INDIANAPOLIS (WTHR) - Despite all the gun violence we have seen in our city this week, the brakes have been put on a gun buyback event for now. That's because some of the people actually praying for peace in the streets were left out of the planning.
Now that gun buyback organizers have hashed out their differences. They hope it's as successful as the last one here at the MLK Center, especially with thousands of dollars up for grabs.
Dr. Wayne Moore and other local clergy helped organize the last gun buyback event held at the MLK Center at West 40th and North Illinois streets. The event included other social service offers to people who showed up to safely surrender weapons with no questions asked.
"This is an opportunity for people to turn those guns in," said Moore.
Pastor David Green received a telephone call last week informing him about an already planned gun buyback for the weekend. Green helped Moore, along with pastors like James Jackson and Stephen Clay to also call for a cease fire. The call to Pastor Green invited him and other clergy to participate in the weekend event, which they had no time to help publicize.
The clergymen felt excluded from a gun buyback event and decided to write a letter of concern to IMPD Chief Bryan Roach to learn why.
"Faith-based community has to be at the table. Not only faith-based community, but also law enforcement and the other community organizations that take part in the event," Moore said.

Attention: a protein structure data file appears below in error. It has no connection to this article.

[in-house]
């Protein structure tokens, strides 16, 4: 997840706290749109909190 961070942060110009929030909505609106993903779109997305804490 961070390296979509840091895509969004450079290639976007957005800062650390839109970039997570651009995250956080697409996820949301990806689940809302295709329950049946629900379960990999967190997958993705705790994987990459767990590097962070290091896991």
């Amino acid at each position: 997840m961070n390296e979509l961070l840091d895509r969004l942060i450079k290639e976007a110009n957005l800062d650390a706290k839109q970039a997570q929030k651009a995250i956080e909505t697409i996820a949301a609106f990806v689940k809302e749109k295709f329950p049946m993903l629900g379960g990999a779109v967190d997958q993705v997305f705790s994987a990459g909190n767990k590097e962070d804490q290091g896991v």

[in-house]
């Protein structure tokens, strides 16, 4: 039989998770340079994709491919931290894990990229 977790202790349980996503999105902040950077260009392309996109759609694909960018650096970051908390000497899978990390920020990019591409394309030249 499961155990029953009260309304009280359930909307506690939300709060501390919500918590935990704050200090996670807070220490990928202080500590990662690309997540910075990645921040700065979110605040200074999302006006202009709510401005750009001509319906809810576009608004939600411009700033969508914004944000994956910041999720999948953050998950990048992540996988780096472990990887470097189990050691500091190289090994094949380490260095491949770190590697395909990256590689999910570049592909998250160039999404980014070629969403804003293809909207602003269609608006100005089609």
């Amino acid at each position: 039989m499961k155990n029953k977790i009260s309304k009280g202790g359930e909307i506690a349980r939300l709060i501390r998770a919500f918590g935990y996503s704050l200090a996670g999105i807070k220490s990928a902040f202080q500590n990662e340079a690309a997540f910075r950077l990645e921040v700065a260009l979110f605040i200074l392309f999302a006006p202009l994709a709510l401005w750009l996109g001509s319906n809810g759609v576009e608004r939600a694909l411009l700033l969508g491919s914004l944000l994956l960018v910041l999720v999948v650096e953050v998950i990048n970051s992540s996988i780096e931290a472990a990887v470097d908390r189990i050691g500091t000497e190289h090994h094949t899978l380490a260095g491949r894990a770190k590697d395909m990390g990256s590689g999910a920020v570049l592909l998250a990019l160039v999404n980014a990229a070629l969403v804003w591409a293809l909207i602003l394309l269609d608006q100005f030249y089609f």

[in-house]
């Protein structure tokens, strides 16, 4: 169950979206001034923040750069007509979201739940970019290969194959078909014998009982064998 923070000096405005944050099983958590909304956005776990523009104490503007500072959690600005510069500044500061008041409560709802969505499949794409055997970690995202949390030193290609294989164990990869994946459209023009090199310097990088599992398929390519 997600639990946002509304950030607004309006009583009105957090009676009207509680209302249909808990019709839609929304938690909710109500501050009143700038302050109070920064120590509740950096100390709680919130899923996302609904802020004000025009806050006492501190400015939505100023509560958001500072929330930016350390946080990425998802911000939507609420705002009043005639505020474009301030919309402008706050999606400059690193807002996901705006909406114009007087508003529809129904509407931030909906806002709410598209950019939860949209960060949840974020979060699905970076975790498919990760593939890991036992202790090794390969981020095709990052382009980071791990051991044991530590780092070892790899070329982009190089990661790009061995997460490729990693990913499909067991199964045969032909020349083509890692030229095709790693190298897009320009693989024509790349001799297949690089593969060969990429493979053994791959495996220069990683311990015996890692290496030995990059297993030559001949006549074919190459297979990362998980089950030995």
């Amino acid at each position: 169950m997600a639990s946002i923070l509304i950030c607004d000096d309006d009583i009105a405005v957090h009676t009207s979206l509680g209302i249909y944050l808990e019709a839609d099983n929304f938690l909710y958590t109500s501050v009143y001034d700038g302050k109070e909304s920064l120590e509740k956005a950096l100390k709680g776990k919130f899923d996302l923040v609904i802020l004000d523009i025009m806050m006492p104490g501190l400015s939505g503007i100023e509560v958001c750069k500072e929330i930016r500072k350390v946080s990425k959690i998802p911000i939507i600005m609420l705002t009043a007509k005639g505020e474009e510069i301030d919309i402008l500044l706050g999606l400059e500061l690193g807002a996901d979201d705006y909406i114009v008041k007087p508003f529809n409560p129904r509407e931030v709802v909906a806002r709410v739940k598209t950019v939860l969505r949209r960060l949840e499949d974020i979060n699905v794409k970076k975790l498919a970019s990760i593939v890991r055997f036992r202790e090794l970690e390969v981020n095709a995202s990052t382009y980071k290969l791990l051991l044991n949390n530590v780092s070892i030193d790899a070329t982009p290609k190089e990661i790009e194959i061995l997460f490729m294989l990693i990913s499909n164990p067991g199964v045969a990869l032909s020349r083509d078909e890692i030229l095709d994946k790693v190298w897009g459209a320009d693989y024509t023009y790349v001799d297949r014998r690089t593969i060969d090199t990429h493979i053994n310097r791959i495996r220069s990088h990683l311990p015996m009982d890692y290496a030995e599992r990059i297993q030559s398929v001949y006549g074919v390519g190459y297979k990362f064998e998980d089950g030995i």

Roach met with the ministers at Purpose of Life Ministries on Kessler and West 38th Street to clear up the misunderstanding. The chief is a longtime veteran of IMPD who worked his way up the ranks and developed strong community relationships along the way. Roach himself is also a man of faith and values his relationships with ministers of all faiths across the city.
"There are some community members had not been involved to the extent that they should have been so we put the brakes on it," he said.
The gun buyback has been rescheduled and it's much needed, especially after a night full of gun violence. Roach got back-to-back messages overnight about six different shootings across the city.
He told Eyewitness News that Indy's overall violent crimes are down. Still, the chief doesn't take the recent gun violence streak lightly and appeared obviously disheartened about the gun violence in Indianapolis in the past 24 hours.
"It's frustrating. But the things we are doing can have an impact," Roach said.
Just like Moore, Roach hopes gun buyback events will impact the number of weapons on the streets used in crimes and those that end up in the hands of those suffering from mental illnesses, including depression.
"The gun buyback works. During the last one, a gentleman thanked us for collecting the gun because he felt like if he kept it at home in his state of mind, that he would probably hurt himself with it by committing suicide," said Roach. "We want to get the guns off the street that should not be on the street and we need the entire community helping."
"I am told there were about 200 guns collected last time," Moore said. "Anybody who has a gun, anybody who understands what a gun can do to a family."
Gun buyback organizers have about $20,000 to give away and they hope to do just that. The event is also an opportunity to help promote the Safe Surrender program spearheaded by Pastor Stephen Clay. People with outstanding warrants are able to meet with law enforcement, prosecutors and court staff.